I do, but I'll admit I rate a little differently if it's a book given to me from a SP author. I will usually give no review or stars if I think it's just bad, and I will bump it up a little bit compared to the rating I'd give if it comes from a traditional publisher. Often times we're speaking about a difference in editing rather than the writing, so they get a little credit there. However, that said, that's the rating and not the review. The review will reflect my honest and considered opinion, and I don't shy away from calling a spade a spade. Thus far this hasn't been the source of any problems from authors, as I generally won't review something I don't think COULD live up to a high standard, but I have gotten some trouble, such as a twitter attack from 20,000 followers of a celebrity whom I apparently offended and the celeb in question threatened to quit twitter because of it, so I had a lot of very threatening private messages on twitter and across several other sites. It died down within a week or so, but it means that at this point I don't fear any new controversy...after all it probably can't be WORSE than that. I'll also say that I sat down and wrote a nice note to each and every one of those people who said some horrible things to me to express that I was sorry I "ruined the internet" or "ruined their entire day" or whatever each person said but I wrote what I thought was the truth and can't take that back, and wished each one that I hope they understood and that their day got better. Except for a few, almost ALL of them wrote me back and even apologized for reacting emotionally and that they felt bad for saying something terrible if they did.

Is there any particular book or author that set the benchmark for you in a specific genre?

First I'd like to say that there's actually a review that set my benchmark for writing reviews, and that's Ursula K Le Guin's review of Peter Carey's “Parrot and Olivier in America”. I read and reviewed the book during a group read of it, and afterwards I read Ms. Le Guin's review online in The Guardian and I hope that someday I write reviews as well at that. I try to write shorter and far more direct reviews than many of my friends who do so professionally or get a lot more attention than I ever will, and while this style doesn't get a lot of "likes" or acclaim, this is my standard for how it's done.

I do want to mention a couple of really lesser known books for hardcore history (lacking literary-style narrative effects) I have to mention “From Prairie To Corn Belt: Farming On The Illinois And Iowa Prairies In The Nineteenth Century”, by Allan G. Bogue, and “Their Number Become Thinned: Native American Population Dynamics in Eastern North America”, by Henry F. Dobyns. Both are amazing and somewhat hard to find texts on subjects that you might not think are compelling but are. If you can get a reader to turn a page and really FEEL the deaths of 27 million people over a very short period of time without using emotional language, you're good at conveying facts.

What was the catalyst for you to become a reviewer, and what keeps you going?

Really just the challenge of having to compose thoughts on each book. I try not to allow myself to get wrapped up in anything past that.

In your opinion, do you find the new titles original and creatively executed, or do you see more of a repeat of the same (think Hollywood's surge in remakes)?

I see some of both. I think there's a major argument going on in the literary community that I see playing out at all levels, with the writers (Zadie Smith wrote extensively for the NY Review of Books in 2008 on this), with the publishers, and at the local Library level on what direction fiction is taking, and the role of technology in the composition, publication, promotion, and reading of books. E-readers are something publishers and libraries worry about constantly, and libraries are facing pressure from some people in their communities to take a smaller share of the tax levy and essentially give up on physical books. I suspect less from a devotion to a futuristic vision of a paperless library, but because they'd like to see that money get spent elsewhere. Despite the average citizen overwhelmingly preferring a paper book, these ideas still need to be combated actively to preserve the depressingly tiny amount of resources available to libraries and to a lesser extent the smaller publishers.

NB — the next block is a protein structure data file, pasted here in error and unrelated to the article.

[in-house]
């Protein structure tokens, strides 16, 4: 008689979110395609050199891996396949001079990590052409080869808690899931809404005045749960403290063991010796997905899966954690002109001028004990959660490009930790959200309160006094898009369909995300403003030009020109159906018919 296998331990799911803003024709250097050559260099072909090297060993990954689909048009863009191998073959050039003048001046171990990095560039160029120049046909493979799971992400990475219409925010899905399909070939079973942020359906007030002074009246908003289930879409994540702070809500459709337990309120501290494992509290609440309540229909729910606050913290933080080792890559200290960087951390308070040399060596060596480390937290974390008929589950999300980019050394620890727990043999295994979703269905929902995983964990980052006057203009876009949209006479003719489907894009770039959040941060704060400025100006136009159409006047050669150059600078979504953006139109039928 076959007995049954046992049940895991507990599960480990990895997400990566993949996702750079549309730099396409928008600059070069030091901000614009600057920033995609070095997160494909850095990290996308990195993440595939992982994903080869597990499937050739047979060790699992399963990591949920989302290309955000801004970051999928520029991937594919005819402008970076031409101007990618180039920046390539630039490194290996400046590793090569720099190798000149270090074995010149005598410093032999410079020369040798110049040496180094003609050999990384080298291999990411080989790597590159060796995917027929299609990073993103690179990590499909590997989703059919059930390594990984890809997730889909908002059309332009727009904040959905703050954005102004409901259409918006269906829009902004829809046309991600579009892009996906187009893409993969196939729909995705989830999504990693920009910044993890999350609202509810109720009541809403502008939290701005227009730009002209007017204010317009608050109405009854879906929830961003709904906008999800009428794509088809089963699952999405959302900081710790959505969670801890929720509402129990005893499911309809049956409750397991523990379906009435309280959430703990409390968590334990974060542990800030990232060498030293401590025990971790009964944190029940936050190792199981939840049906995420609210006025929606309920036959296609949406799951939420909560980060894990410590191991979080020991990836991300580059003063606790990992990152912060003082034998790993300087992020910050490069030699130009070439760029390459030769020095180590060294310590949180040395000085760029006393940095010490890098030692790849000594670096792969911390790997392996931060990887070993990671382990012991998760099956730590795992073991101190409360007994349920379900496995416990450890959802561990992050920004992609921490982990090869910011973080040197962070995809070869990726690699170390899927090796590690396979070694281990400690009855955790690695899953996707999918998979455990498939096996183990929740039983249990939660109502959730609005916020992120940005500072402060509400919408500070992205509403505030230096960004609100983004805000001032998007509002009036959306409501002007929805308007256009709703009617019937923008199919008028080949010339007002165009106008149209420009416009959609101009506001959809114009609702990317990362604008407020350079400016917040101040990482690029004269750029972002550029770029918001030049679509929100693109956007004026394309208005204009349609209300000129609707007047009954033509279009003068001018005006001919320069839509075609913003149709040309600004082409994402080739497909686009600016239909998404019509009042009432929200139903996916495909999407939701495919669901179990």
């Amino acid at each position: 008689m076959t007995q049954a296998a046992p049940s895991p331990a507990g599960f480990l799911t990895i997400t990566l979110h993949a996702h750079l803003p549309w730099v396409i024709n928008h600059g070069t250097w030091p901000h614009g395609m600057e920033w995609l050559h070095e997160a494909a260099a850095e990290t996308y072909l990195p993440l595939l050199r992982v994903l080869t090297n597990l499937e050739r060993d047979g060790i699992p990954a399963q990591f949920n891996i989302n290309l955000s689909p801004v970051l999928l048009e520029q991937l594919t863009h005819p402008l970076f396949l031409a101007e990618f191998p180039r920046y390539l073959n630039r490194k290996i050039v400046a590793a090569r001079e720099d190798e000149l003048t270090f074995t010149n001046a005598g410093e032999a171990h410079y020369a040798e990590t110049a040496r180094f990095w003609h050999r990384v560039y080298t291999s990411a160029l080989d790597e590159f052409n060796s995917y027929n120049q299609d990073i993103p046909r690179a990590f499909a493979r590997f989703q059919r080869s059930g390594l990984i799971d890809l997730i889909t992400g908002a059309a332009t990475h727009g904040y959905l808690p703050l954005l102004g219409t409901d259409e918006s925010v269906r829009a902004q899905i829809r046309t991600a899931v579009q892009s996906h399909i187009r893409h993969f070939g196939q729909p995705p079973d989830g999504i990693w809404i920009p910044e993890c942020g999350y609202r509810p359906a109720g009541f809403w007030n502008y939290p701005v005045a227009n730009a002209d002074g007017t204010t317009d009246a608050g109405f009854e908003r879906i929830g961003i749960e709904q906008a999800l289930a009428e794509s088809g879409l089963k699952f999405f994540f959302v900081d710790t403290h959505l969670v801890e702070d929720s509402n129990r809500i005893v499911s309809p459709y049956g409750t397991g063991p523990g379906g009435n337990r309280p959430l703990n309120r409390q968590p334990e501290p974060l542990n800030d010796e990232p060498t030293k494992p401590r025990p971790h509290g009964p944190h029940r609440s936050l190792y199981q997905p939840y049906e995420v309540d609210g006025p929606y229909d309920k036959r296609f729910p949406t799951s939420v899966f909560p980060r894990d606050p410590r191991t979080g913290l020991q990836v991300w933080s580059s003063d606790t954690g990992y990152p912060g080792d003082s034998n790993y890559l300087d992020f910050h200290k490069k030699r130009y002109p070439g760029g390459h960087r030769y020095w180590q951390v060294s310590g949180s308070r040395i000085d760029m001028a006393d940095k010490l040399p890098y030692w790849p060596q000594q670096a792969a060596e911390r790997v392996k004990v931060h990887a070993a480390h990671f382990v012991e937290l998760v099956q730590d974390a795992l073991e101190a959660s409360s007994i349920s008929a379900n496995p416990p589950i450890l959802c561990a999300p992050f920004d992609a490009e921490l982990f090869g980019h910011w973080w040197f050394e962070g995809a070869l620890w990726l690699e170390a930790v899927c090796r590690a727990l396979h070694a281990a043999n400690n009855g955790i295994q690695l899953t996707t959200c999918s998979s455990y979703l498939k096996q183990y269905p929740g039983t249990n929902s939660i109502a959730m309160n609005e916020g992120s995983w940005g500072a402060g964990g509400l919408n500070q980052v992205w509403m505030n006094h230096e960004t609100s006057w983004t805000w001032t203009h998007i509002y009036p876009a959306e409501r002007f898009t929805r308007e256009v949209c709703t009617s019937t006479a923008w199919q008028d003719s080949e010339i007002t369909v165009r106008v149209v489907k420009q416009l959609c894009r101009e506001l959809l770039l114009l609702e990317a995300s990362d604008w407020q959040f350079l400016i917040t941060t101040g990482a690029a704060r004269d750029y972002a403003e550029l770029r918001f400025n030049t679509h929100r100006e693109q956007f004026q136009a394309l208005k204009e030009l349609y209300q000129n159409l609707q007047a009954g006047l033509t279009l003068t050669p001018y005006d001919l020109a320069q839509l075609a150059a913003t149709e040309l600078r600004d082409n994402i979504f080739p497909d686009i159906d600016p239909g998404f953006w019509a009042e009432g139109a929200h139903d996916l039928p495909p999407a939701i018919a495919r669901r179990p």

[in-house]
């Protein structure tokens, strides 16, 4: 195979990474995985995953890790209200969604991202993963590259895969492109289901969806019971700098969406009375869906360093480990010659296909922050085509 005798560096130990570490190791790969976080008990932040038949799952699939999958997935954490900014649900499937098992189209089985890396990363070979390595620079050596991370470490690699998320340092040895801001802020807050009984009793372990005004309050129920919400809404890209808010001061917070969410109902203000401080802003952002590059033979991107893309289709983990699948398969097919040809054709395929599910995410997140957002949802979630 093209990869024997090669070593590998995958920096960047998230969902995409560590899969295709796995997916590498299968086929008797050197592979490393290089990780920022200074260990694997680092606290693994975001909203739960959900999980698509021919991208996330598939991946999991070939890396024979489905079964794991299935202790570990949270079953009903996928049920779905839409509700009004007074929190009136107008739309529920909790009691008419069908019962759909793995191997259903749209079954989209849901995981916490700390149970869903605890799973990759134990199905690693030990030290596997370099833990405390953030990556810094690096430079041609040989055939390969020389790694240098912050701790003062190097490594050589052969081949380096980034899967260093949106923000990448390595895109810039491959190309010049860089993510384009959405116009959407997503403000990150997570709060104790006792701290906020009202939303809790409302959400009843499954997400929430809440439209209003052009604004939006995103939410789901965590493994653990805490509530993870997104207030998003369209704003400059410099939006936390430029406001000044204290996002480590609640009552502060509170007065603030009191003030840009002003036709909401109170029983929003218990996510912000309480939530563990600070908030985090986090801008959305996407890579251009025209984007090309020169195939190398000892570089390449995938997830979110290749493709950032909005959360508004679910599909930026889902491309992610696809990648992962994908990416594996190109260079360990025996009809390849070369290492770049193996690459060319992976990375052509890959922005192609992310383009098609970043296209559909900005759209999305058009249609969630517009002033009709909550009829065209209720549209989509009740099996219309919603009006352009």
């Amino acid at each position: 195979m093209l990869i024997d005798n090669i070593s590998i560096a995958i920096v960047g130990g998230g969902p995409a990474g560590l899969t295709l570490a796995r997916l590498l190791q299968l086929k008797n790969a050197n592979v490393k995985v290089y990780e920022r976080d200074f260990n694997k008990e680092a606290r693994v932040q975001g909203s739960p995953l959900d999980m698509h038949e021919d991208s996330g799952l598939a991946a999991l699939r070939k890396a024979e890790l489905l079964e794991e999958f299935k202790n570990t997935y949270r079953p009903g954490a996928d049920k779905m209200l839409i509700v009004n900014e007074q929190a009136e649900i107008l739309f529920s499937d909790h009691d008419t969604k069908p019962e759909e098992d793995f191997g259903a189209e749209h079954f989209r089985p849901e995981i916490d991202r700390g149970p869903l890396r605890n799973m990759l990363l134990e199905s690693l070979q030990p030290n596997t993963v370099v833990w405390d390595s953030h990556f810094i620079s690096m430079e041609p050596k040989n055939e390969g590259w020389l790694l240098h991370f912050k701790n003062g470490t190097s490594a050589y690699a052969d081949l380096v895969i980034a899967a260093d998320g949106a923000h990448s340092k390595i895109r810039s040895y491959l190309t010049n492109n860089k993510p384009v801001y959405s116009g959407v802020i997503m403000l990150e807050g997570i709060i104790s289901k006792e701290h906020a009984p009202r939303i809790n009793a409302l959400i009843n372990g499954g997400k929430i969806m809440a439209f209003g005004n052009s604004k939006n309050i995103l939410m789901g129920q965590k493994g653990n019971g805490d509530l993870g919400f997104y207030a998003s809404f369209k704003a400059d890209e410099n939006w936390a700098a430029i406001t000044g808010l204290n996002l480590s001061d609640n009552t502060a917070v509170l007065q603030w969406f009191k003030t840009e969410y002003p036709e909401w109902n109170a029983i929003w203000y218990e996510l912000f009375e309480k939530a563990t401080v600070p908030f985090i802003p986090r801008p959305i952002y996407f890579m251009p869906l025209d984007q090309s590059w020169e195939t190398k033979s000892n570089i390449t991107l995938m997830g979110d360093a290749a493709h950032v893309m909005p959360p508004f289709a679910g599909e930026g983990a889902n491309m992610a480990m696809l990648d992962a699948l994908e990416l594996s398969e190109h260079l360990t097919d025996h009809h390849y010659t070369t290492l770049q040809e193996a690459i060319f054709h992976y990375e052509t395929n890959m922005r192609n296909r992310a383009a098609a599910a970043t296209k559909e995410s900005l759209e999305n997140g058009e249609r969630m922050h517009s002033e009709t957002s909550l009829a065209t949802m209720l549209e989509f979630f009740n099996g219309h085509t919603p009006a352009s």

Out of all the books you've read, are there any particular books or characters that stayed on your mind?
To be honest, whatever I'm reading at the moment dominates my thoughts, so I'm thinking about James Madison quite a bit right now. He's a Sphinx-like figure with remarkable discipline, but it also makes him somewhat unknowable.

What is the one review you are the most proud of, and why?

In all honesty, no. Reviews are a service in the hands of able practitioners and a weapon of malice in the hands of the incompetent. I aspire to someday approach the former and always avoid becoming the latter. I suspect I'm firmly in the mediocre. I DO try to do something a little different in mine, which is to keep it short, and to keep it about the writing and my general impressions. I want to give somebody like myself a quick idea of whether or not the book is worth my time, and not write some high-handed literary essay. I know some excellent reviewers I consider friends who often seem to try to outdo the book with the review. I just want to tell a friend I haven't met yet whether or not they'd enjoy reading the book themselves. This deliberate choice of style probably precludes me from ever reviewing professionally, but oh well.

I'd like to thank Will for sharing his thoughts with me and for all of his reviews out there. Reviewing is often a thankless and hard work. Please show your support for my guest by either visiting their links or leaving a comment. 

You can find more about Will on his website: 
or on his GoodReads profile: 

If you would like to see someone featured on my blog, drop me a line.